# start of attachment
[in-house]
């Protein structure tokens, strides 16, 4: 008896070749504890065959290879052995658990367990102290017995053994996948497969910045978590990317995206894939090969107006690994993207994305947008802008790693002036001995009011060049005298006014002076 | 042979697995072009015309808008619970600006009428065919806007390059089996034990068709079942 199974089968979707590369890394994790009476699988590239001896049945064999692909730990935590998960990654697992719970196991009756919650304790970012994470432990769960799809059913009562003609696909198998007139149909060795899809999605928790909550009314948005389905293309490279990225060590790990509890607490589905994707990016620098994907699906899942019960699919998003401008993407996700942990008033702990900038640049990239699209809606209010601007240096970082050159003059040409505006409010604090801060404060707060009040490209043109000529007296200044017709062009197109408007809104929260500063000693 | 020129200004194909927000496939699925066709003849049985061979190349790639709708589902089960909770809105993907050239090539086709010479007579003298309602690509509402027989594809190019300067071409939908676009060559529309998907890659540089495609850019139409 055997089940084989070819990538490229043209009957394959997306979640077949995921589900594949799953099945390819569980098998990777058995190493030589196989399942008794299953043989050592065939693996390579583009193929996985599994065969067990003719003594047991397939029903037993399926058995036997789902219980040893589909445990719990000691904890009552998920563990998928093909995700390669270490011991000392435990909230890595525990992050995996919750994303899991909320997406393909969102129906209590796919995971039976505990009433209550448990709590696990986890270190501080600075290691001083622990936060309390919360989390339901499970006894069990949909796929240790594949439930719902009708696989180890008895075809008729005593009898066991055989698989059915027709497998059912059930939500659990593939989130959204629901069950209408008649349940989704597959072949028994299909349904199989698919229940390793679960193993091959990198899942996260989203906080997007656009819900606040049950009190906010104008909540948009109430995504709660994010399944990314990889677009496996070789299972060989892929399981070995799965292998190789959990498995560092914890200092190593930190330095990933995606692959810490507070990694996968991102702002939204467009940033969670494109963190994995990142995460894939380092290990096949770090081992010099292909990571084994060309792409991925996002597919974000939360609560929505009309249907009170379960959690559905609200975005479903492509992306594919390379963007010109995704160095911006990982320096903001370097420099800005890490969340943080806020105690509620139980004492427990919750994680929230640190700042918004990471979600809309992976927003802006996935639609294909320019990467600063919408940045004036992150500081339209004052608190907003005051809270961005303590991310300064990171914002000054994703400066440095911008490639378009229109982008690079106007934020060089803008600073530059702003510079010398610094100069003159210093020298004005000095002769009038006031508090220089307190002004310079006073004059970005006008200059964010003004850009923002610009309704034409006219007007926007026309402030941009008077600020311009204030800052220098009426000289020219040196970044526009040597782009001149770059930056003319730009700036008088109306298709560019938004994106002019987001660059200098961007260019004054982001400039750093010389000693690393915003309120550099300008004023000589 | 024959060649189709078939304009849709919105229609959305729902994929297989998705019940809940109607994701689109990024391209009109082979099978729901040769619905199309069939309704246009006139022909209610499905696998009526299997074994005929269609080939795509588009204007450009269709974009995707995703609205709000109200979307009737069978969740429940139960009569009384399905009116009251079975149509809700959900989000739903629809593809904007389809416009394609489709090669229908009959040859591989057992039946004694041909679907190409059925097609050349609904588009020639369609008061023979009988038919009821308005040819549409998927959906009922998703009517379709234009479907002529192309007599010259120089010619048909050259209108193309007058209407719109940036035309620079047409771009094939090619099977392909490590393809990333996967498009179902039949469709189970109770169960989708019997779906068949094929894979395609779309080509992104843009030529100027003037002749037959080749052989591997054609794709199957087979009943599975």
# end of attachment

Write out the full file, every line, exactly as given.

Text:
[in-house]
């Protein structure tokens, strides 16, 4: 008896070749504890065959290879052995658990367990102290017995053994996948497969910045978590990317995206894939090969107006690994993207994305947008802008790693002036001995009011060049005298006014002076 | 042979697995072009015309808008619970600006009428065919806007390059089996034990068709079942 199974089968979707590369890394994790009476699988590239001896049945064999692909730990935590998960990654697992719970196991009756919650304790970012994470432990769960799809059913009562003609696909198998007139149909060795899809999605928790909550009314948005389905293309490279990225060590790990509890607490589905994707990016620098994907699906899942019960699919998003401008993407996700942990008033702990900038640049990239699209809606209010601007240096970082050159003059040409505006409010604090801060404060707060009040490209043109000529007296200044017709062009197109408007809104929260500063000693 | 020129200004194909927000496939699925066709003849049985061979190349790639709708589902089960909770809105993907050239090539086709010479007579003298309602690509509402027989594809190019300067071409939908676009060559529309998907890659540089495609850019139409 055997089940084989070819990538490229043209009957394959997306979640077949995921589900594949799953099945390819569980098998990777058995190493030589196989399942008794299953043989050592065939693996390579583009193929996985599994065969067990003719003594047991397939029903037993399926058995036997789902219980040893589909445990719990000691904890009552998920563990998928093909995700390669270490011991000392435990909230890595525990992050995996919750994303899991909320997406393909969102129906209590796919995971039976505990009433209550448990709590696990986890270190501080600075290691001083622990936060309390919360989390339901499970006894069990949909796929240790594949439930719902009708696989180890008895075809008729005593009898066991055989698989059915027709497998059912059930939500659990593939989130959204629901069950209408008649349940989704597959072949028994299909349904199989698919229940390793679960193993091959990198899942996260989203906080997007656009819900606040049950009190906010104008909540948009109430995504709660994010399944990314990889677009496996070789299972060989892929399981070995799965292998190789959990498995560092914890200092190593930190330095990933995606692959810490507070990694996968991102702002939204467009940033969670494109963190994995990142995460894939380092290990096949770090081992010099292909990571084994060309792409991925996002597919974000939360609560929505009309249907009170379960959690559905609200975005479903492509992306594919390379963007010109995704160095911006990982320096903001370097420099800005890490969340943080806020105690509620139980004492427990919750994680929230640190700042918004990471979600809309992976927003802006996935639609294909320019990467600063919408940045004036992150500081339209004052608190907003005051809270961005303590991310300064990171914002000054994703400066440095911008490639378009229109982008690079106007934020060089803008600073530059702003510079010398610094100069003159210093020298004005000095002769009038006031508090220089307190002004310079006073004059970005006008200059964010003004850009923002610009309704034409006219007007926007026309402030941009008077600020311009204030800052220098009426000289020219040196970044526009040597782009001149770059930056003319730009700036008088109306298709560019938004994106002019987001660059200098961007260019004054982001400039750093010389000693690393915003309120550099300008004023000589 | 024959060649189709078939304009849709919105229609959305729902994929297989998705019940809940109607994701689109990024391209009109082979099978729901040769619905199309069939309704246009006139022909209610499905696998009526299997074994005929269609080939795509588009204007450009269709974009995707995703609205709000109200979307009737069978969740429940139960009569009384399905009116009251079975149509809700959900989000739903629809593809904007389809416009394609489709090669229908009959040859591989057992039946004694041909679907190409059925097609050349609904588009020639369609008061023979009988038919009821308005040819549409998927959906009922998703009517379709234009479907002529192309007599010259120089010619048909050259209108193309007058209407719109940036035309620079047409771009094939090619099977392909490590393809990333996967498009179902039949469709189970109770169960989708019997779906068949094929894979395609779309080509992104843009030529100027003037002749037959080749052989591997054609794709199957087979009943599975």